After college, Krishnaswamy joined the Department of Biochemistry at IISc in 1951 to work towards his Master’s degree in Sreenivasaya’s Fermentation Technology laboratory. He had heard about Sreenivasaya from reading the journal Current Science, of which Sreenivasaya was the editor (1942-50). “He would come to the lab at 7:30 am, lecture for an hour and then for an hour show us a lot of techniques including glass blowing to make our own pipettes,” says Krishnaswamy. “You had to make everything yourself since you didn’t have these disposables.” Sreenivasaya would spend time in the morning helping his students prepare the protocols for the experiments they were to perform that day. “All this laid the foundations for our later work,” says Krishnaswamy.
Through such close interaction, Krishnaswamy came to know of Sreenivasaya’s pioneering work, beginning in the 1920s, spanning biochemistry, microbiology, plant virology and enzymology. “I was thrilled to see the equipment he had used for his earlier classic experiments in these areas,” says Krishnaswamy, “which he had carefully preserved.”
Skilled as he was at making new instruments, Sreenivasaya had developed dilatometry as a method for assaying enzymes and measuring enzyme activity. He was also an expert in estimating amino acids using Lactobacilli which are deficient in single amino acids, which is the work that Krishnaswamy initially did.
“You had to make everything yourself since you didn’t have these disposables”
With a fellow student, GD Kalyankar, Krishnaswamy was soon asked by Sreenivasaya to study the nitrogen metabolism in the growing silkworm, from the egg to the pupa stage. This involved, among other things, drying, powdering and estimating nitrogen using micro-Kjeldahl methods that Sreenivasaya taught them. He also wanted them to find what amino acids the proteins they found in the silkworms were made of, using 2D chromatography. “We must have done nearly 2000 Kjeldahl estimations,” says Krishnaswamy, “and the analysis took about six months.” And he learned a whole suite of techniques. All of this, to him, was work which was new and topical. “They were beautiful experiments that gave me an insight into life, and remain so fresh in my mind.”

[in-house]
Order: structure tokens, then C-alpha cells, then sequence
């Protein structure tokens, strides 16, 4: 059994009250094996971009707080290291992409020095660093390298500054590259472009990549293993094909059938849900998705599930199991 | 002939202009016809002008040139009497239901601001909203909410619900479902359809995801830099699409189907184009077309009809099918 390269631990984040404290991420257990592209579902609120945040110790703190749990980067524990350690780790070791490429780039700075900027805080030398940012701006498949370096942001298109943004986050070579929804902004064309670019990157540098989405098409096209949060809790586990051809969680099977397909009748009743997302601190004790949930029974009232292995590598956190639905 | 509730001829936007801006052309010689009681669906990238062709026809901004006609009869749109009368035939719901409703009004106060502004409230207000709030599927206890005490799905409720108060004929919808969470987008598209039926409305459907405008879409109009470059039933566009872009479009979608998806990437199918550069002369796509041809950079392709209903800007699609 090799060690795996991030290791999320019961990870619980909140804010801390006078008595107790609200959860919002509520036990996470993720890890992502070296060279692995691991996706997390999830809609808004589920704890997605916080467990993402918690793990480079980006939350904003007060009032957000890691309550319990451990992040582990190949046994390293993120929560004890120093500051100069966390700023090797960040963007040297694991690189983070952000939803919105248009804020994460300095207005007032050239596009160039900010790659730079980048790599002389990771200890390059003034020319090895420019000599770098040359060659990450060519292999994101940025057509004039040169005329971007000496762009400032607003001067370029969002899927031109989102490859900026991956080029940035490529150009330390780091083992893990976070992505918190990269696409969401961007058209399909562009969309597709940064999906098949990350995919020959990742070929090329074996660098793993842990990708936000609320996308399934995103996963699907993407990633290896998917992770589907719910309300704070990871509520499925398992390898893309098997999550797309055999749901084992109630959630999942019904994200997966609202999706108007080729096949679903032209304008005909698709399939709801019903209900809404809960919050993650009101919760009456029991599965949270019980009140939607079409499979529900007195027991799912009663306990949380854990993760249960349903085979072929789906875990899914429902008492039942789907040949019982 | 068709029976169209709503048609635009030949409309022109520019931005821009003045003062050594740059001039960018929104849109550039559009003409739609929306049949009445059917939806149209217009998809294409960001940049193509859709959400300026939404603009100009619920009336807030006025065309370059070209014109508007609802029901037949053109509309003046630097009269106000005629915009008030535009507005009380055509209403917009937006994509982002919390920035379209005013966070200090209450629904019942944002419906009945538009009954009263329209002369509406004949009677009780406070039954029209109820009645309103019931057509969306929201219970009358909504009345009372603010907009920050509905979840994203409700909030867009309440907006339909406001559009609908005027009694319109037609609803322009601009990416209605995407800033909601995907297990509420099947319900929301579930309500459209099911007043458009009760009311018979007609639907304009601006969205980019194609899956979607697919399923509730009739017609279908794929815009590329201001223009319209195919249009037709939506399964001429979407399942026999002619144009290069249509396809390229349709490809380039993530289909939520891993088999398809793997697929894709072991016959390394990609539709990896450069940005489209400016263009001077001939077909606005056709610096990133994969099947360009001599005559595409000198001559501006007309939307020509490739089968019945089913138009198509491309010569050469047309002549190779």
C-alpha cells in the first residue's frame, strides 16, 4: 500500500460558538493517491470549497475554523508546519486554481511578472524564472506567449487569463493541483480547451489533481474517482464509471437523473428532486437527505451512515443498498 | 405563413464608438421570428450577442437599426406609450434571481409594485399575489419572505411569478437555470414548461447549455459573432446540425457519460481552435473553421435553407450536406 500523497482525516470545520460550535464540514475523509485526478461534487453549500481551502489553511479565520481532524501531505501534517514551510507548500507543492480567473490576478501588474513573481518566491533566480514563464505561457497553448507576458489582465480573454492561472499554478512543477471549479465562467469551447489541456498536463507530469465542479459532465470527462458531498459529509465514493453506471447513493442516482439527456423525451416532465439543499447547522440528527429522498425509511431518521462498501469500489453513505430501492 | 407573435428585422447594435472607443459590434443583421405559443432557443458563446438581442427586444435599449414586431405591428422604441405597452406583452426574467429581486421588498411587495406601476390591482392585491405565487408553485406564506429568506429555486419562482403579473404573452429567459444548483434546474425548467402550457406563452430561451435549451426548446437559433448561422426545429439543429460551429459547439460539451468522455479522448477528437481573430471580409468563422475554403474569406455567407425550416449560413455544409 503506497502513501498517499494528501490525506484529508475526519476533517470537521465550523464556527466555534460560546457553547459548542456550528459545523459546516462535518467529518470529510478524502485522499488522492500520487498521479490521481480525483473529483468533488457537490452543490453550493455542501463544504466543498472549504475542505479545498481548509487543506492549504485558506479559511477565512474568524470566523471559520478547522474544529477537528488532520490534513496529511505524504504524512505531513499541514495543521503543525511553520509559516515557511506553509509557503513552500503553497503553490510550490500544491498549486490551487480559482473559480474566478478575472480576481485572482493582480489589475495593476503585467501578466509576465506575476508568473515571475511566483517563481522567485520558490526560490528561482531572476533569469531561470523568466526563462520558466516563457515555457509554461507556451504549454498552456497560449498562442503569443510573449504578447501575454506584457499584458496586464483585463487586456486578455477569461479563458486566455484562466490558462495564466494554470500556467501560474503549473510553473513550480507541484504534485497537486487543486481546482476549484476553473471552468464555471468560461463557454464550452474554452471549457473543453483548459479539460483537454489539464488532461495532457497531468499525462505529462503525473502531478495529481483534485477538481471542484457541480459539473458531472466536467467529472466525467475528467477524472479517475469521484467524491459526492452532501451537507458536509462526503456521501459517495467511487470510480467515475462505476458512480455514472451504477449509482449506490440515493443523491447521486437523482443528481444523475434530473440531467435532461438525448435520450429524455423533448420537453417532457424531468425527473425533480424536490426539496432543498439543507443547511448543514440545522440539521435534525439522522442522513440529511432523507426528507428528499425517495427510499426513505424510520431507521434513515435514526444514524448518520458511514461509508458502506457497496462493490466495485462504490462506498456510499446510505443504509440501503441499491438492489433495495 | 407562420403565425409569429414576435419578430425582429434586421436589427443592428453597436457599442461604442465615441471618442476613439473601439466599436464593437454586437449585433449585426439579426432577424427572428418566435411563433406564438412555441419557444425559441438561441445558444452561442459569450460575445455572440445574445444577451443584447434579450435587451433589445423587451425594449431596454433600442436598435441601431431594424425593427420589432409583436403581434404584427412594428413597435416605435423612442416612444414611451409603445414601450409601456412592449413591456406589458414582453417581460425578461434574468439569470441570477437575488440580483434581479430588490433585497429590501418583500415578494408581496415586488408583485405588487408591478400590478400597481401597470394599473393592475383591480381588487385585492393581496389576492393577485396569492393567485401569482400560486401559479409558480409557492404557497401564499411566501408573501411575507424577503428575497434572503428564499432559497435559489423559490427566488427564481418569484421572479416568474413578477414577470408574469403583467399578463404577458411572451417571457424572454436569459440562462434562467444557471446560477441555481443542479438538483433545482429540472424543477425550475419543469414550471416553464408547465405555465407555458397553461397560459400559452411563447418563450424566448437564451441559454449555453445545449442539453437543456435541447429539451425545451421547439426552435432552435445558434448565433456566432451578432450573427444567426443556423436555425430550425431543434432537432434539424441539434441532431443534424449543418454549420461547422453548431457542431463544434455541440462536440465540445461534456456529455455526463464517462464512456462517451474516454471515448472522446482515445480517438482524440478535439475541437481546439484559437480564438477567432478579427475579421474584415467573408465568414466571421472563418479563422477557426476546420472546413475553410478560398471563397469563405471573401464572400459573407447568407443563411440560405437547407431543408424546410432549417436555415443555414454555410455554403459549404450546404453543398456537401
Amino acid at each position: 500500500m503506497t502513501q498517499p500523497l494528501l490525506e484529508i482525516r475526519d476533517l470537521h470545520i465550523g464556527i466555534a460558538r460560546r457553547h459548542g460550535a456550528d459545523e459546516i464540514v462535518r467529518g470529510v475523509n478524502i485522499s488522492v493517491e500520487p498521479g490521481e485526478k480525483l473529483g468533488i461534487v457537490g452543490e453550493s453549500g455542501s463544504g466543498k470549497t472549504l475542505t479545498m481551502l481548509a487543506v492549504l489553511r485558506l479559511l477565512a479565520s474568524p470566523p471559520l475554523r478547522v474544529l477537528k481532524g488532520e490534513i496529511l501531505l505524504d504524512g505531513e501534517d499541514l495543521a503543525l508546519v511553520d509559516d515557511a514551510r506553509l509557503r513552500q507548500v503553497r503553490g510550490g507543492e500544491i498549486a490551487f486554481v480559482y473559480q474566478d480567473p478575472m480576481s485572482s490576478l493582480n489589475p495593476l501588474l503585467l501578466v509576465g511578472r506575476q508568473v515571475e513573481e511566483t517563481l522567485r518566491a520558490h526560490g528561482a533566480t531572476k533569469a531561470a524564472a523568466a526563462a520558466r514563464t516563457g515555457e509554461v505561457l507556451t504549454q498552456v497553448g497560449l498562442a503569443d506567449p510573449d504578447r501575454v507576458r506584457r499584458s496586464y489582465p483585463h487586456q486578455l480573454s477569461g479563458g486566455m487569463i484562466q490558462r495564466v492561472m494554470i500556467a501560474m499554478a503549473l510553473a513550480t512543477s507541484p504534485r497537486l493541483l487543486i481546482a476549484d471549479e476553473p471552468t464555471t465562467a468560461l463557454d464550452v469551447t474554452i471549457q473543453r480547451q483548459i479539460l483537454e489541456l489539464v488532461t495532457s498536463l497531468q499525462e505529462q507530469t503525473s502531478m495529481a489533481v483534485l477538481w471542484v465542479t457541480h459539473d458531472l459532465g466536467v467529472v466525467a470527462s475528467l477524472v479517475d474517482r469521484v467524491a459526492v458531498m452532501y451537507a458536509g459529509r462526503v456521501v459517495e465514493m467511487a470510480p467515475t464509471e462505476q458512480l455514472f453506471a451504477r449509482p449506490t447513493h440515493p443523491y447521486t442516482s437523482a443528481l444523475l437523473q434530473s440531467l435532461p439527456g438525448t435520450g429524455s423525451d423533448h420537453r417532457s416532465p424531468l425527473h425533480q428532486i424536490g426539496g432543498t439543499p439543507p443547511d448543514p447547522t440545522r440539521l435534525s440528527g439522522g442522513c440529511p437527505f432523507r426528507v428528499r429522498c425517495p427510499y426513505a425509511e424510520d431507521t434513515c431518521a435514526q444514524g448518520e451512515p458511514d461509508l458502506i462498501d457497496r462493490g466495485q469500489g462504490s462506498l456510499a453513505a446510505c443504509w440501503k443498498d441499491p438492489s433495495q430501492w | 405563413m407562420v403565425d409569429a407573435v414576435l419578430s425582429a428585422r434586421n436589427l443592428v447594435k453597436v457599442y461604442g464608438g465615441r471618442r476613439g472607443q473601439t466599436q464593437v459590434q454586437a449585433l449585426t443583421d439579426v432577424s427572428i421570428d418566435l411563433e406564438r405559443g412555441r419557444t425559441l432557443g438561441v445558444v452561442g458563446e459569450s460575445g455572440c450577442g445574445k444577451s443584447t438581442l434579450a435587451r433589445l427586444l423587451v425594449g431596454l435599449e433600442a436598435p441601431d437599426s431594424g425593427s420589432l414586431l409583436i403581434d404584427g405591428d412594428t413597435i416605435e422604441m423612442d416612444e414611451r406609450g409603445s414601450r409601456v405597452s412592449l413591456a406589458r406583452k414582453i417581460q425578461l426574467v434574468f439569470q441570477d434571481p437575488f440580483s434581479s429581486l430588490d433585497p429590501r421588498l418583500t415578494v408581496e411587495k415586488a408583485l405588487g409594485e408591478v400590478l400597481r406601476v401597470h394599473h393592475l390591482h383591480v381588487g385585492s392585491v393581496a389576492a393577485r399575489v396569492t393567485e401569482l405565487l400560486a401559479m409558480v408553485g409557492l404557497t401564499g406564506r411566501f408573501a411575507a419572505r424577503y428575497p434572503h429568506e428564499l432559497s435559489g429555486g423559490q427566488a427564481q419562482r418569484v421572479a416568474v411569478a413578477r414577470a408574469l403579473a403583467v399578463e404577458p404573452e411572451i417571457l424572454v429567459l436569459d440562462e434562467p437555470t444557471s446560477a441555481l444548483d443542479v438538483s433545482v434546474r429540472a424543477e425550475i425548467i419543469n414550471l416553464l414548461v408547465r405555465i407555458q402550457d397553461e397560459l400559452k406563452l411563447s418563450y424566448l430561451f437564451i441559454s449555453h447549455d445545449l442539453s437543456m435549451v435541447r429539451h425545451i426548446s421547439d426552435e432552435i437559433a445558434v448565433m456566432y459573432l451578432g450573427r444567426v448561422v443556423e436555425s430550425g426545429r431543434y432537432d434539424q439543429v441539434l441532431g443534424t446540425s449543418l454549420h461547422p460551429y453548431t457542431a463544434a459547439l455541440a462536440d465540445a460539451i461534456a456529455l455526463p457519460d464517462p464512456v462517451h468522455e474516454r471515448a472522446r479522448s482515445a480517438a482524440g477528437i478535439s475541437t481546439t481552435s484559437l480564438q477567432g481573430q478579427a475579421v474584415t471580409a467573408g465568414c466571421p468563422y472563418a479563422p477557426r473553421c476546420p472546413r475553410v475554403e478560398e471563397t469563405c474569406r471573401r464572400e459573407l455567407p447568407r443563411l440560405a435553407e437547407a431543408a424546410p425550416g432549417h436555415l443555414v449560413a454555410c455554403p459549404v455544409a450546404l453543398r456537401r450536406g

Sreenivasaya retired in 1952, but left a lasting impression on Krishnaswamy. “Sreenivasaya, in my view, was an intellectual giant,” he says. “His knowledge and ability to perform experiments hands-on, his knowledge of instrumentation needed for these experiments and more importantly, his ability to put all these things together to articulate an idea and execute it, was incomparable.”
But Sreenivasaya was not the only faculty who inspired Krishnaswamy. His uncle Acharya had worked with SC Pillai who had, for instance, painstakingly isolated the microorganisms found in Bangalore’s sewage. Another faculty, MK Subramaniam of the cytogenetics lab of the Department, says Krishnaswamy, was a “brilliant biologist and a great and eloquent teacher,” who had produced mutant yeasts, one of which turned out to secrete the vitamin riboflavin. Krishnaswamy measured this secretion using the only fluorimeter in the department, and went on to study its biosynthesis.
“Sreenivasaya, in my view, was an intellectual giant”
The combined influence of these faculty members in the Department convinced Krishnaswamy that his passion lay in studying amino acids, proteins and enzymes. He focused on studying the enzymes associated with riboflavin derivatives for his doctoral work with KV Giri, Chair of the Department, whom he remembers as “a very benevolent person, almost child-like as a scientist.”
Krishnaswamy was a keen reader, but the only access to the latest literature in those days was through the Chemical Abstracts published by the American Chemical Society, which used to arrive in India by ship. It would carry abstracts of papers from various journals, along with the author names and addresses. “We used to buy ruled cards, write the title and summary of the papers we were interested in, and at the back, note the author’s address,” says Krishnaswamy. “Every single day I would make about 10-20 cards.” If one wanted a copy of the paper, one had to send a postcard, by sea mail, to the author. “After three months, if you’re lucky you’d get a reprint. This would go on continuously, so every week you’d get two or three reprints.”